“I want to make sure I get the measurement just right before I put the pieces together,” he told me. “If you’re careless and you cut a piece too short then it’s too late. You can’t put the piece of wood back together.” I suppose that’s true for major decisions about his career or choices he must make that would have a major impact on employees and patients….but there are other times when you can just slap shit together and call it done.

Complacency, at least in the context of this article, is not giving up. Perhaps a better word would be “Contentment.” You do what you can, and at the same time you also let go and accept what is.

And that’s good enough for me.

Choose Your Priorities, Don’t Let Them Choose You

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Tonight a teenage black belt who should be testing for second dan in October was throwing up one argument after another as to why he couldn’t stay for the extra classes we have on Wednesdays, Fridays, and Saturdays. Finally he said that his priorities have shifted for the summer.

“And what’s your priority this summer?” my instructor asked with a sigh.
“Video games.” The student turned on his heel and stalked out of the training room.

We often think we are at the mercy of our priorities and everything that’s “on our plate,” but the truth of it is it all comes down to choices. Yesterday I talked about how we have a choice in how we feel rather than being a victim and blaming someone else for our anger or sadness or self-doubt. Claiming helplessness in the face of priorities is robbing yourself of your very potent power of choice.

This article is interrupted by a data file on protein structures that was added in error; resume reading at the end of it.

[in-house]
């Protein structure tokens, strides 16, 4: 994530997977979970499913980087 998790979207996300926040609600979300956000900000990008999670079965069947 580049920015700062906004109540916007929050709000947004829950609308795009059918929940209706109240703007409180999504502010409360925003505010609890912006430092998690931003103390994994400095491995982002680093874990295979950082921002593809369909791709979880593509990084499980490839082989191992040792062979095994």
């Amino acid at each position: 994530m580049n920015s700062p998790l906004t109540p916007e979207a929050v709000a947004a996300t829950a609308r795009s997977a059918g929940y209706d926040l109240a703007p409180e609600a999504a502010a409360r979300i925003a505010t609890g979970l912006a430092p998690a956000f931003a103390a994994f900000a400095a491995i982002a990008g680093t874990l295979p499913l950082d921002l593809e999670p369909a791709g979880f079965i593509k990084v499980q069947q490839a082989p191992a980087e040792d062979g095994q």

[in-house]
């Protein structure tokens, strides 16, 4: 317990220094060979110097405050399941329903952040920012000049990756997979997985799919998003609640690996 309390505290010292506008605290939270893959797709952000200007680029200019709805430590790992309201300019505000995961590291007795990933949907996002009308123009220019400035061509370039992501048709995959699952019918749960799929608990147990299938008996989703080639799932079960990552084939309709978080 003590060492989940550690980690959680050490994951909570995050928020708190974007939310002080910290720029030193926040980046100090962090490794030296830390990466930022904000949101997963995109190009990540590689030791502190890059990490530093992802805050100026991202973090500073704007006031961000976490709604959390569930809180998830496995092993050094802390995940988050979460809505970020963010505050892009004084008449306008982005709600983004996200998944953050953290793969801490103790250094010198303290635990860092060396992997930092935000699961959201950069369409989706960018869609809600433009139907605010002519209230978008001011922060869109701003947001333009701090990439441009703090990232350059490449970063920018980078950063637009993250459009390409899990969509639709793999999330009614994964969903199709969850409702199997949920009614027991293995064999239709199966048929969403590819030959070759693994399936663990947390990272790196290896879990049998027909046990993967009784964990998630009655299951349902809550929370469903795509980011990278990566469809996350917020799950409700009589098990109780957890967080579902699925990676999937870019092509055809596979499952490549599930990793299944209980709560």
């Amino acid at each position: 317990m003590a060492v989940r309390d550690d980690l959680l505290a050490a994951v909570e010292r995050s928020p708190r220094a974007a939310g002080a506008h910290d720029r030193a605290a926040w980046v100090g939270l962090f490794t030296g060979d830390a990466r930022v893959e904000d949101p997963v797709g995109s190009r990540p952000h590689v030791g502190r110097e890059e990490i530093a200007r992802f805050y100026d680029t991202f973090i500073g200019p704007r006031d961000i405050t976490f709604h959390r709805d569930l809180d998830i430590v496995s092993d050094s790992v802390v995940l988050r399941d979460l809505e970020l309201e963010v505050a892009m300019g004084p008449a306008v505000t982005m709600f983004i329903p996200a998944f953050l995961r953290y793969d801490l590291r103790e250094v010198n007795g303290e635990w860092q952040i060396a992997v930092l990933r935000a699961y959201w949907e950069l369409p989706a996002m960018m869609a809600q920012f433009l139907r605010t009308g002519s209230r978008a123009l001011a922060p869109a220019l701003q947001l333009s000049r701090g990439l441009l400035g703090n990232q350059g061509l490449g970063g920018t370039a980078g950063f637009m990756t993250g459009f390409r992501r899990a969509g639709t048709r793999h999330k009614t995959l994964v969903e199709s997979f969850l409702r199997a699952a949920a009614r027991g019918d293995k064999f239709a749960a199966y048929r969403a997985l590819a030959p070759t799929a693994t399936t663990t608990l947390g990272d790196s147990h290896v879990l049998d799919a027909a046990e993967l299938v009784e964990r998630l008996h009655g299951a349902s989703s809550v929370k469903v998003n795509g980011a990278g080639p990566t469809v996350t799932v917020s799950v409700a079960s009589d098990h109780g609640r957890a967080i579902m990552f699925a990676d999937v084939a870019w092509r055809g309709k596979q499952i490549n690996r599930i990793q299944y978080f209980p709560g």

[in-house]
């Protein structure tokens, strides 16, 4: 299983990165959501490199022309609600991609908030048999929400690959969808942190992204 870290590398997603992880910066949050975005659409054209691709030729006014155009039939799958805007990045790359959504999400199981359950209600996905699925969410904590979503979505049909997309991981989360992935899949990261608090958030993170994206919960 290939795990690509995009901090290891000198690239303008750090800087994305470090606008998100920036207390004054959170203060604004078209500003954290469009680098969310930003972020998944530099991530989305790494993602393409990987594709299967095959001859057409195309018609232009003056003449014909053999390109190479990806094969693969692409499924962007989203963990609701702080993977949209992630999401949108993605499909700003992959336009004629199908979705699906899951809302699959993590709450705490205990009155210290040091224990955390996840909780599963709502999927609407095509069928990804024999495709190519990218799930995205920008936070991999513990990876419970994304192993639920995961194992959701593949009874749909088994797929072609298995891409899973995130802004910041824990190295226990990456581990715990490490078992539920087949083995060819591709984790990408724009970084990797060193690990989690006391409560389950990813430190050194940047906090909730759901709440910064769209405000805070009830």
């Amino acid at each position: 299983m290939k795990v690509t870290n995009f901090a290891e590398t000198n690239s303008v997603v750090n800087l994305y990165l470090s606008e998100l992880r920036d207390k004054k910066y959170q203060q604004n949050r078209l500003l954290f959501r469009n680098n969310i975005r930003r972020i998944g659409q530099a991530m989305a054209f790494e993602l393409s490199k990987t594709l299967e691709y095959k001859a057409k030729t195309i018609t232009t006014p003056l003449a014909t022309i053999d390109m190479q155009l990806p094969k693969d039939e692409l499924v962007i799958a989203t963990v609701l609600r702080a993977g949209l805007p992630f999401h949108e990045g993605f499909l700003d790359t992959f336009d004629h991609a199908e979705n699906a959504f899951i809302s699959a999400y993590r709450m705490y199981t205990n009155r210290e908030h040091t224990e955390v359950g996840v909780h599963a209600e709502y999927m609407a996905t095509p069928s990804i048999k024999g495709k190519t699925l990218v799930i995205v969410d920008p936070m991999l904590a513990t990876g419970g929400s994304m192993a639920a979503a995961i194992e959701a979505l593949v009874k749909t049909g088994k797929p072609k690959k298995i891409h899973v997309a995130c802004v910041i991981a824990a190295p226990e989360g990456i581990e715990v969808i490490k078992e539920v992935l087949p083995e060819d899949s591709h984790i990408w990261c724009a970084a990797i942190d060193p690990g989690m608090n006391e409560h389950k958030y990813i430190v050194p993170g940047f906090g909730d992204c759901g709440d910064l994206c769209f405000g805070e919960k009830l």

You have a choice in how you spend your time and energy. In EVERYTHING. “But I have to go to work or I’ll get fired!” you might say. Oh really? Is someone yanking you out of bed and shoving you into your car every morning and forcing you to drive to the oil field or the office or the restaurant or do you choose to drive yourself to work no matter whether you love or hate your job? “I have to take care of my kids!” No, you choose to. There are plenty of idiots out there who don’t.

You have a choice in how much attention and energy you devote to that next phone call, email, project, or conversation. Your boss might have told you to do it, but you are ultimately the decider. You could certainly stay home and yes, you might get fired. That was your choice.

You have a choice in how much time and attention you devote to your partner or family. I have never said, “I’m too busy” to someone I really liked or loved. Like everyone else and more times than I’m proud to admit I’ve used the “I’m too busy” line to get out of something that I chose not to do but don’t have the courage to admit it.

Not to be an apple polisher here, but my priority this summer IS taekwondo. Yeah sure, I have a full-time job, but that’s never stopped me before, heh heh! I choose to stay in shape so I have the endurance for sparring, the strength for jumping, and the finer motor skills for forms. I choose to watch what I eat (well, most of the time) so I have a clear head and high energy. I choose to devote my time to my practice rather than doing all those other fun things I could be doing this summer.

I choose it because it is so important to me. I don’t really care about titles or measuring myself against anyone else. I’m doing this for me. The dojang is my second home, and the people there are my second family. Getting a black belt is the icing on an already delicious cake; I just want to be there as often as I can.

If you catch yourself saying, “I want to do that, but I don’t have time,” pause for a moment. Do you really not have time or do you place your values and importance on something else? Either scenario is OK. You have more freedom than you think you do. Everything is a choice, and the power is yours.